Something for the Weakened

The Crow Gets Comfy – The Thirteenth Chapter

Tuesday, April 29th, 2008 by

The Crow Gets Comfy is an incomplete novel that I began writing in 1994 and I am transcribing here for posterity, shits, giggles and to see just how poor a scribe my eighteen year old self was. I will cease when I either become bored with doing it, when enough people beg me to or when I reach the end of what was written. The only alterations I am making to my original manuscript are for spelling or grammar – everything else was spilt from my half formed mind at the time (frankly my grammar hasn’t improved immensely, so I doubt you’ll notice much improvement). I have not read it in almost a decade and am only reading as I type, so am almost as much in the dark as you before reading the next chapter. The preceding episodes can be found below or in the archive found at the top of the page. Annotations to references, rip offs or other items of interest to me (if no one else) will be inserted in italics at the bottom. Ladies and otherwise, I give you The Crow Gets Comfy. Enjoy if you can.


Sod positioned his colour changing reptile delicately on a plinth and turned back to the rather worried Crow.

“You see,” Sod began explaining, “after your death, those of your cultists who’d survived began to try and spread the word, your word. Sadly for them they couldn’t completely work out what it was, so made a rough approximation of what they saw it to be. They began preaching to anyone who would listen and to quite a few people who wouldn’t. The first few months went thoroughly well – they managed to convert almost all of the Home Counties to their . . . sorry, your ideals. That’s when the problem sprang up.” The Crow nervously fiddled with his fingers. Sod, who had strolled over to a rather battered bass guitar and began playing some slap.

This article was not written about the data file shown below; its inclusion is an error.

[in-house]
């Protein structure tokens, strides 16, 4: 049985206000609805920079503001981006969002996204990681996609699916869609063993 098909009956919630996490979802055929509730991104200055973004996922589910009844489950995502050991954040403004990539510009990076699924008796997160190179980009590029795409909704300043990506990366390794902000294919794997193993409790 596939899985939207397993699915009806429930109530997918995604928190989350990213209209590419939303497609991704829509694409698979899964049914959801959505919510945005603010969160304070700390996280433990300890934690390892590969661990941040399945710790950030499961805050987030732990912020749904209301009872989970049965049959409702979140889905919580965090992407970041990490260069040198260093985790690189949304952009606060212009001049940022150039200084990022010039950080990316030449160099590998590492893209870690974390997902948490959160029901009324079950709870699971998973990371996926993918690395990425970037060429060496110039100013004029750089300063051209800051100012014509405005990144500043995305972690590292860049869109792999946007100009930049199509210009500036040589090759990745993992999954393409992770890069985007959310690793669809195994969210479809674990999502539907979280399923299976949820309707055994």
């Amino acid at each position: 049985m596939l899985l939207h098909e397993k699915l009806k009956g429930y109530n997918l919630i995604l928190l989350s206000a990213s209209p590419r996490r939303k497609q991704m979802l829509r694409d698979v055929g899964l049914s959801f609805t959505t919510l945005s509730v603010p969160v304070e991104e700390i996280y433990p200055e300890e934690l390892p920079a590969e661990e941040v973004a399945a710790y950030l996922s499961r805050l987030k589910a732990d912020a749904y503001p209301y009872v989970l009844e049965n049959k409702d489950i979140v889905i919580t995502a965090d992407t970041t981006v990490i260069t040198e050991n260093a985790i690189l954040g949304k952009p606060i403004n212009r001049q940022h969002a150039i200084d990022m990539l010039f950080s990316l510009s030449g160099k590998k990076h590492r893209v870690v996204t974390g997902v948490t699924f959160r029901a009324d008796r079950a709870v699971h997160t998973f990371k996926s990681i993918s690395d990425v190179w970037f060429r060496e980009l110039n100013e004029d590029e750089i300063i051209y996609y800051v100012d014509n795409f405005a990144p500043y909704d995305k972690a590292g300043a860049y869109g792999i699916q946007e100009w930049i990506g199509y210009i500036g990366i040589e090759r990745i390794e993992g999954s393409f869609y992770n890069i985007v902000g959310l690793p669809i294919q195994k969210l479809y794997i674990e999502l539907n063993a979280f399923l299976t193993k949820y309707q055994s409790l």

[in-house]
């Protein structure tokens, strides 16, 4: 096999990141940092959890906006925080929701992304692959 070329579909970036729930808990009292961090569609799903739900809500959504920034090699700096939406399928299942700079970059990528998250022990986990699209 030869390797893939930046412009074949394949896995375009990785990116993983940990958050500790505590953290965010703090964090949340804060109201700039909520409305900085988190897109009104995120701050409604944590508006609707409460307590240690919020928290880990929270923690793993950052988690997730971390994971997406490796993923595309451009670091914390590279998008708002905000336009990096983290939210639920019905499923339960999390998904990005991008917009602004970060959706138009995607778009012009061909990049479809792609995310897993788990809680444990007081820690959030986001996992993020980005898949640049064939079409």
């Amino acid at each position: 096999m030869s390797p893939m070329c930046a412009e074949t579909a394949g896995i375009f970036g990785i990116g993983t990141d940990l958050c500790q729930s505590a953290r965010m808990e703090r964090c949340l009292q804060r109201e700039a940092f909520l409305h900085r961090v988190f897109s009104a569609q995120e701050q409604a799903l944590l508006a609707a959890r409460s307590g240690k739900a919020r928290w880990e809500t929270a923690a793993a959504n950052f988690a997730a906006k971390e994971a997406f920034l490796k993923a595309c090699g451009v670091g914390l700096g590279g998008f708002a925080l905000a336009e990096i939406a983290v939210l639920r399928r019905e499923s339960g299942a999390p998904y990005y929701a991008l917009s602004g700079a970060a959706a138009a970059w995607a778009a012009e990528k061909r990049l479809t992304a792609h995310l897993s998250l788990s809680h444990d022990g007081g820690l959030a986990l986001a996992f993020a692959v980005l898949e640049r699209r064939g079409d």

“A man named Sir Randolph Beltcher managed to get a bill passed through parliament, using influence, money, death threats, sexual favours and such like, which completely banned ‘Crowism’ as it had been titled. This presented your followers with something of a problem, particularly in the Home Counties. They’d already had some trouble with members of ‘The Cult of Scarabic Walruses’ going around and acting as death squads, but now they had the police and the armed forces to compete with as well. This was where things got rather hairy. After about three years of persecution, several thousand of the cultists had become heartily annoyed by having to live in heavy seclusion so as not to be arrested. The cult was still spreading and these people believed in you fanatically. They managed to cut a deal with a Middle Eastern chappy who managed to sell them a great deal of explosives and made himself quite a hearty profit in the process. Anyhow, using lots of cunning and some commando skills they’d picked up in the Cubs, this group managed to cause both the House of Lords and parliament to explode simultaneously, killing the entire cabinet and most of the lords, though some of them had been dead for a few years anyway.” The Crow was ever so slightly dumbfounded by these revelations. He’s never realised that anyone had really believed in him enough to kill anyone, let alone blow up the nation’s governing body.